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Those funny looking boxes are popping up everywhere, but what purpose do they serve?

Taking a look at QR codes

POSTED: April 17, 2012 1:30 a.m.

They are small, square and sort of resemble a piece of pop art. Or an empty crossword puzzle. But small as they are, they carry a lot of clout.

Although barcodes have long been used to help cashiers check out customers quickly, a new generation of the coded boxes are popping up everywhere from storefronts to event flyers.

Chances are you’ve seen these funny looking symbols, known as a QR code, on advertisements across multiple platforms. These codes can be seen on pages of magazines, on websites, TV and even on the side of the drink cup from your favorite fast food joint.

QR codes, shortened from quick response code, are described as a "barcode on steroids" by AOL.com. They are used in a two-dimensional format to encode data, much more data than can be carried by a traditional UPC barcode.

In advertising and marketing, these codes are being used as a way to direct consumers to a Web link. The user simply scans the code using a downloadable application (or app) on his or her smart phone or another digital device — tablet, iPod, etc.

Within a few seconds, your device will bring you to the link set in the code. Some businesses — like the Greater Hall Chamber of Commerce — simply use the code as an easier way to access the company’s website.

Others, like Jennifer Dees and the town of Braselton, use the code in multiple facets.

"We have them to take individuals from everything from our Facebook page to the events page, to our projects in process page," said Dees, the town manager and clerk for Braselton.

Dees said Braselton began using QR codes in January of 2011 when their Web page company president asked her if they would be interested in using them for marketing purposes.

"I had to Google ‘QR code’ to find out what they were," Dees explained. "Once I saw what they could do and how fast they were being implemented, I thought we should give it a try."

The results she got surprised her, and the town of Braselton has been using QR codes in its marketing efforts ever since. According to Dees, Braselton’s codes are scanned more often when ads containing them are run closer to Atlanta.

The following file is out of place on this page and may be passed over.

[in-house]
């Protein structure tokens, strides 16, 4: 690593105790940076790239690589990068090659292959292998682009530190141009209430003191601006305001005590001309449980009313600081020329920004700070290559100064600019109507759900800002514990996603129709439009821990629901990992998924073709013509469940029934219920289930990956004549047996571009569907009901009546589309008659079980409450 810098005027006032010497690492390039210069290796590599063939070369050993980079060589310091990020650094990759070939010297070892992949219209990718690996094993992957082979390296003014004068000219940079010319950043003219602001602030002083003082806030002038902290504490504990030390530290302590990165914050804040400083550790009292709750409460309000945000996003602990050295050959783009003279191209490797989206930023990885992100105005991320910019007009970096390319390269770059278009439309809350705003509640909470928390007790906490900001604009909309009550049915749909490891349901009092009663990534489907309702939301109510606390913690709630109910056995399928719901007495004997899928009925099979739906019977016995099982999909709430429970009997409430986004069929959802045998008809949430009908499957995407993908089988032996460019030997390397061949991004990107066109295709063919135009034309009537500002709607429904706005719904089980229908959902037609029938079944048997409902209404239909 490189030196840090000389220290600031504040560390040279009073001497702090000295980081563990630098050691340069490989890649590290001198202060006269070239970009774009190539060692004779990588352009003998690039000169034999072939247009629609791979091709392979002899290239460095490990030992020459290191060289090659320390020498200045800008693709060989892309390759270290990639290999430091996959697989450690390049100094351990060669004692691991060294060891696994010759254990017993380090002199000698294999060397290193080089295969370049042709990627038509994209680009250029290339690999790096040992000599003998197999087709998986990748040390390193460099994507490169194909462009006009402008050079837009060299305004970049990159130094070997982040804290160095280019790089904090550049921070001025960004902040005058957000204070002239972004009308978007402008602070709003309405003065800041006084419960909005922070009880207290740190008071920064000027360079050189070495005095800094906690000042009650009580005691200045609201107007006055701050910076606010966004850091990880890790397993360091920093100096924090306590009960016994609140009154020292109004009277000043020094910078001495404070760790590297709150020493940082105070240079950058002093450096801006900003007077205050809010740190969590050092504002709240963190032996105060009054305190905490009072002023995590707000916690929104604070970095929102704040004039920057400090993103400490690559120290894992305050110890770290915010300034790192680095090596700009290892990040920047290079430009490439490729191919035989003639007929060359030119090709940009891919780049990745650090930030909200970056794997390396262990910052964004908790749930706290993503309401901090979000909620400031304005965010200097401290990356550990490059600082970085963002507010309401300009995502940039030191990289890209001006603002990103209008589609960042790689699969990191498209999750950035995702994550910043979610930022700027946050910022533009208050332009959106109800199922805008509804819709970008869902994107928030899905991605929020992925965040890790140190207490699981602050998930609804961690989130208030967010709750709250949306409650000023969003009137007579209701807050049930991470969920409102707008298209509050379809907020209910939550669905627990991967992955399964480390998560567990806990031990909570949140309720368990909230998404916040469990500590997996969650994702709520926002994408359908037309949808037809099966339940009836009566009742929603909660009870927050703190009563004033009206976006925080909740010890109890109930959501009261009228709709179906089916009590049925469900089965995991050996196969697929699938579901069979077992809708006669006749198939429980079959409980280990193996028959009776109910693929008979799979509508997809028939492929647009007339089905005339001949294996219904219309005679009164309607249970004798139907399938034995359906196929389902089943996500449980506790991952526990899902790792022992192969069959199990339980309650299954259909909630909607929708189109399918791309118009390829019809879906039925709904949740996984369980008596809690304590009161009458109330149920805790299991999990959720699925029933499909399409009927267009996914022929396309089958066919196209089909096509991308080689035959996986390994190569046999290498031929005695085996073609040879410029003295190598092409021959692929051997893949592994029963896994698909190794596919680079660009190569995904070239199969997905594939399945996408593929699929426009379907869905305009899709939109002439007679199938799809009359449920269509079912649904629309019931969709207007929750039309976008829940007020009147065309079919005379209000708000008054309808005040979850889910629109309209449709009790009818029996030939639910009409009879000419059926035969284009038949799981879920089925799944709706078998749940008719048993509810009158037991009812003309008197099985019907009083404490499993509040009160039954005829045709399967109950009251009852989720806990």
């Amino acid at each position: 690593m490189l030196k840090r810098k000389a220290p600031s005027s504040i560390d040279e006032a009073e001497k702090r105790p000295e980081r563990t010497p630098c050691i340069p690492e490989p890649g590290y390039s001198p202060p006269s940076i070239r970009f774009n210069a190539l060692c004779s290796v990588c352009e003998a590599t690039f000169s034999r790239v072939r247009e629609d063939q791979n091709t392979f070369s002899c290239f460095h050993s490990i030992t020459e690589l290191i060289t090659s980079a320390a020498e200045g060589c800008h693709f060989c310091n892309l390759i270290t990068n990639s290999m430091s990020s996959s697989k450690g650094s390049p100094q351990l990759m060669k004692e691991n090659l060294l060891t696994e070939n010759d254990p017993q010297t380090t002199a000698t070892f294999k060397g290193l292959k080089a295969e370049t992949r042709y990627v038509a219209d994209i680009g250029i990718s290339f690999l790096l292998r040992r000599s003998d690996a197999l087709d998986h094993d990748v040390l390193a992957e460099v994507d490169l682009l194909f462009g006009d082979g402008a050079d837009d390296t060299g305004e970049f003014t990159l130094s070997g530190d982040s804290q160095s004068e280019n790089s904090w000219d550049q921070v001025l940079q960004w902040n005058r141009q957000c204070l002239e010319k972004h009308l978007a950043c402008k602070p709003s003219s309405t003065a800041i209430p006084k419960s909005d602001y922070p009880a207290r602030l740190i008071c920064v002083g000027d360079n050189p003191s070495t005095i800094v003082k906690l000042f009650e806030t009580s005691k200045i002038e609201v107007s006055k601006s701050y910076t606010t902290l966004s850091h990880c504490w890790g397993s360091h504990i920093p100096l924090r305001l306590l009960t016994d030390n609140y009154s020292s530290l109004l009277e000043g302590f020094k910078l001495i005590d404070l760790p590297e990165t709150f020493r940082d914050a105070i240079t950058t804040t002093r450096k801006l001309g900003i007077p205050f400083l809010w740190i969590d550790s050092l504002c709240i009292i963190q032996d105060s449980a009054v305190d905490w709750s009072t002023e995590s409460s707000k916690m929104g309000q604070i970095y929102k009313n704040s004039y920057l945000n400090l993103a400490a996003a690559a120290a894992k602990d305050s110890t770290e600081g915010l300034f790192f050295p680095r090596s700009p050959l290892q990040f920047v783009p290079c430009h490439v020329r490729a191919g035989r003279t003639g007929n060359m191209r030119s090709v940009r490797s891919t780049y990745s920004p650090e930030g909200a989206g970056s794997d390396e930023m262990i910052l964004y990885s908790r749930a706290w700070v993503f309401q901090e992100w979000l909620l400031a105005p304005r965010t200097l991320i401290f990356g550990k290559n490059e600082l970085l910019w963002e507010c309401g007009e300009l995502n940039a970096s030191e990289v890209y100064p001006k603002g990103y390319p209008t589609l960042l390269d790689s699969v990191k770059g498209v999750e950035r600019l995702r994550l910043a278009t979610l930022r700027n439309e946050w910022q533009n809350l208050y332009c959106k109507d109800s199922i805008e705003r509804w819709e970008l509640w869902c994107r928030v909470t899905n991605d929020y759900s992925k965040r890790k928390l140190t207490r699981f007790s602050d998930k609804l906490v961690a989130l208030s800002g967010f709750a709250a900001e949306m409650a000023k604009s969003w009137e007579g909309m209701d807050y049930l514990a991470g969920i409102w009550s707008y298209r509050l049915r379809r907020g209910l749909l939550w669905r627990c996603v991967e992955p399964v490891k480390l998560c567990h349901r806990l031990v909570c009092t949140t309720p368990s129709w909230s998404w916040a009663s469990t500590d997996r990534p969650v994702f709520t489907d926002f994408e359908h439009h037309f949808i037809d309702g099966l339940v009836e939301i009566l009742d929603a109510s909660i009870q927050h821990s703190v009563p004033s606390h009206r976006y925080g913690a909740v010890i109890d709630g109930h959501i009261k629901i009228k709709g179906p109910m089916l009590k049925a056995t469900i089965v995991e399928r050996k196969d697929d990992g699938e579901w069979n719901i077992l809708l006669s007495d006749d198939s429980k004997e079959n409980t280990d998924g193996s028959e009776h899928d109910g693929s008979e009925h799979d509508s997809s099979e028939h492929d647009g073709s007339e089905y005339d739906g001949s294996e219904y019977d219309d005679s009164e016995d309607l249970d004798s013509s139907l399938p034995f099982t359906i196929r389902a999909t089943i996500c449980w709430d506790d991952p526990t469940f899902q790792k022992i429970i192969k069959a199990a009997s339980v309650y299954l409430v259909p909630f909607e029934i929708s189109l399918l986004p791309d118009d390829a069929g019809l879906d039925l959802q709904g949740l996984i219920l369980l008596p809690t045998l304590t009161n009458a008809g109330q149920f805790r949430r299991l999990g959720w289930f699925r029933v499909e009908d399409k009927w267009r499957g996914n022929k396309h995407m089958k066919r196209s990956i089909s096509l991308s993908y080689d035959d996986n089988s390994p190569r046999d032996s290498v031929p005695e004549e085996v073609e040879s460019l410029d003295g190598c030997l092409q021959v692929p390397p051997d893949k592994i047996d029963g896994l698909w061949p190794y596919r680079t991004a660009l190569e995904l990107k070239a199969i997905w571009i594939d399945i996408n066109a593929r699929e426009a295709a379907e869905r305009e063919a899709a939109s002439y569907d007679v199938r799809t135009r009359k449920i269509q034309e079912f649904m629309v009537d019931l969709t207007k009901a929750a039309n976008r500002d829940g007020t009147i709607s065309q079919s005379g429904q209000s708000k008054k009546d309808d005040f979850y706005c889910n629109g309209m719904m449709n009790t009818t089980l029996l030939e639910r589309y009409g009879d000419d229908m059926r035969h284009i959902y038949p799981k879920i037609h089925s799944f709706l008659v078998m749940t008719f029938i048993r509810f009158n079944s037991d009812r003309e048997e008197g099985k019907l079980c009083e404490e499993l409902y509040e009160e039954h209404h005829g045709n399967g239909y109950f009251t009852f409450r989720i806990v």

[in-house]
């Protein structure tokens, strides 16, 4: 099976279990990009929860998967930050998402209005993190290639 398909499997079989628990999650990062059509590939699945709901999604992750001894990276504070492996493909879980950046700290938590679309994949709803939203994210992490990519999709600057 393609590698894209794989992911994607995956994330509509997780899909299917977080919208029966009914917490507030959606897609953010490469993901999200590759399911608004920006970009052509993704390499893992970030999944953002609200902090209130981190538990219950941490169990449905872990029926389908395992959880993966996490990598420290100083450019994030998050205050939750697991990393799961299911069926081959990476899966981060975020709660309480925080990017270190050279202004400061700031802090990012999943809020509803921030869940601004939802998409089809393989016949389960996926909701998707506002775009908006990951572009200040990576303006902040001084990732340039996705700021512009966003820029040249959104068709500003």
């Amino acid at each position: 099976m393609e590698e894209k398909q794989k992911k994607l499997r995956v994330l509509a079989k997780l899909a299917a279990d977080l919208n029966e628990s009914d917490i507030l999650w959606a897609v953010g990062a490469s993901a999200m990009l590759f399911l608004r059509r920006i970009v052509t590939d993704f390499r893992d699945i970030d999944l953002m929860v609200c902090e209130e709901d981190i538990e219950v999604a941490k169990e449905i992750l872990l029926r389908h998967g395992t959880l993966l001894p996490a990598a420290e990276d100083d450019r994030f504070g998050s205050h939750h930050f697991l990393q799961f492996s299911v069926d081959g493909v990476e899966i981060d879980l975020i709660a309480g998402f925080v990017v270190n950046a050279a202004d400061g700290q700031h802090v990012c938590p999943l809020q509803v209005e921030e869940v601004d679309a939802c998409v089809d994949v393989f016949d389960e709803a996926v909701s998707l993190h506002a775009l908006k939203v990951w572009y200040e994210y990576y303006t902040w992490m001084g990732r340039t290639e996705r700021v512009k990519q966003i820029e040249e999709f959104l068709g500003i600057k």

The Downtown Development Authority of Braselton has seen the most success when it comes to how often promotional materials are scanned.

"They put one on their marketing materials to direct people to ‘like’ our Facebook page," Dees explained.

Even nonprofits, museums and historic sites have embraced this new technology. The curators with the African American Heritage Site on the campus of the Sautee Nacoochee Center have placed a QR code on their brochures, which directs visitors to their website and informational videos.

Even artists and musicians are handing out cards with QR codes, taking fans to their website for their latest track or image available for download.

For Amber Halper with North Georgia Pediatric Dentistry, QR codes have been used as a way to embrace new technologies and marketing strategies.

"We want to try and stay on the cutting edge, and I think we need stay ahead of trends that can help us reach people," Halper said.

Halper noted that the marketing company North Georgia Pediatric Dentistry goes through is big into using the codes, so they wanted to give it a try.

"Our biggest thing is that people can be able to find us online, whether that’s by searching on the internet or using the codes," she said. "I think that giving people more chances to access something is always beneficial."

 

Times reporter Brandee A. Thomas contributed to this article.

 


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